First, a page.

Speak out!

A blog from ATL

Experiences of the new GCSEs and A levels, the story so far...

This summer, more new GCSEs and A levels will be awarded for the first time. Last summer, we ran a survey to get a clearer picture about our members’ experiences of the new exams so far. The results were not surprising, given (as our members said) the speed with which the reforms to the qualifications were rushed through.

Mental health awareness week

This year’s Mental Health Awareness week focuses on stress, a subject young people are all too familiar with. With mental health issues on the rise we need to look at the root cause of why so many students are finding it difficult to cope.
Teacher sitting with head in hand

SEND crisis: A teacher's perspective

There are days I go home and cry after school. I am failing my children. Is it because I don’t know how to support them? Is it because I haven’t got the right equipment? Is it because I don’t care?

Get ready to Flamingle!

I always return to work after the Easter holidays a little more refreshed than after any other holiday.

Ministers must act to help the 'invisible children' in our schools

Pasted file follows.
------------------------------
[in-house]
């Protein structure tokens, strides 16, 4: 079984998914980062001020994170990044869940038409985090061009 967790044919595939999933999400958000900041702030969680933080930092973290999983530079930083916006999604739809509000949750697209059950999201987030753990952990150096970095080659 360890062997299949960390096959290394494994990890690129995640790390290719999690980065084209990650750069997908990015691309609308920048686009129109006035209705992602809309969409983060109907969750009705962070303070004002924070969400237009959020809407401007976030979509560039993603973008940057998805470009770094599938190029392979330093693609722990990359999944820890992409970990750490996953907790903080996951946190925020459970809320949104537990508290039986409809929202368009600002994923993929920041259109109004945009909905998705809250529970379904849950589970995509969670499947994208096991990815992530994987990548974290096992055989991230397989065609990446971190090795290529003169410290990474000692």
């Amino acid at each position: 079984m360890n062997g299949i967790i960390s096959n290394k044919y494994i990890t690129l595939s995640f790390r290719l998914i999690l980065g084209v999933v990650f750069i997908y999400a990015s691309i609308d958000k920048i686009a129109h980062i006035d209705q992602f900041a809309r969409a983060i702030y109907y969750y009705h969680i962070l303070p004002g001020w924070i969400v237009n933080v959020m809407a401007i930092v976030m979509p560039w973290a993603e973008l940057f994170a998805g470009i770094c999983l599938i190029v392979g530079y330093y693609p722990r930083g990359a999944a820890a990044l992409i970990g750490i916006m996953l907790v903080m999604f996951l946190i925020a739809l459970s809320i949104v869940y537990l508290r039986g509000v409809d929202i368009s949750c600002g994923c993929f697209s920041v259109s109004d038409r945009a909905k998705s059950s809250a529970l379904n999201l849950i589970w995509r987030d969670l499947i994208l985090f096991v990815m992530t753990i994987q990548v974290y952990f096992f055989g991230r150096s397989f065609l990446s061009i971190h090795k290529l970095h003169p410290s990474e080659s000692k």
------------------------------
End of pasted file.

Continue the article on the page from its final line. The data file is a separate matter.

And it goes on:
April 2018 has been described as “the end of the beginning” for the SEND Code of Practice reform, in that (theoretically) all children with statements should now have transferred onto Education Health and Care Plans.

Checkmate!

James Corrigan, from Chess in Schools and Communities, tells us why chess should be played in every school.

Delaying the award of qualified teacher status – a risk too far?

The consultation on strengthening QTS (Qualified Teacher Status) finishes today and while strengthening the profession is indeed vital against the current backdrop of teacher shortage, the devil has certainly been in the detail.

We need to stem the crisis in SEND

If you work with children you may be familiar with a 'what if?' conversation. These conversations can often assist professionals to establish if a child or children are at risk of harm, and if they need to raise a safeguarding 'cause for concern'.

The shadow of Section 28

Thirty years ago Section 28 of the Local Government Act 1988 became law. This short clause - less than two hundred words - impacted upon the education of millions of British people. It prevented schools from “promoting” homosexuality or teaching “the acceptability of homosexuality as a pretended family relationship”.

How should we use technology in assessment and qualifications?

That’s the question Nansi Ellis, National Education Union policy AGS, came away with from last Friday’s Westminster Education Forum on the future of assessment and qualifications.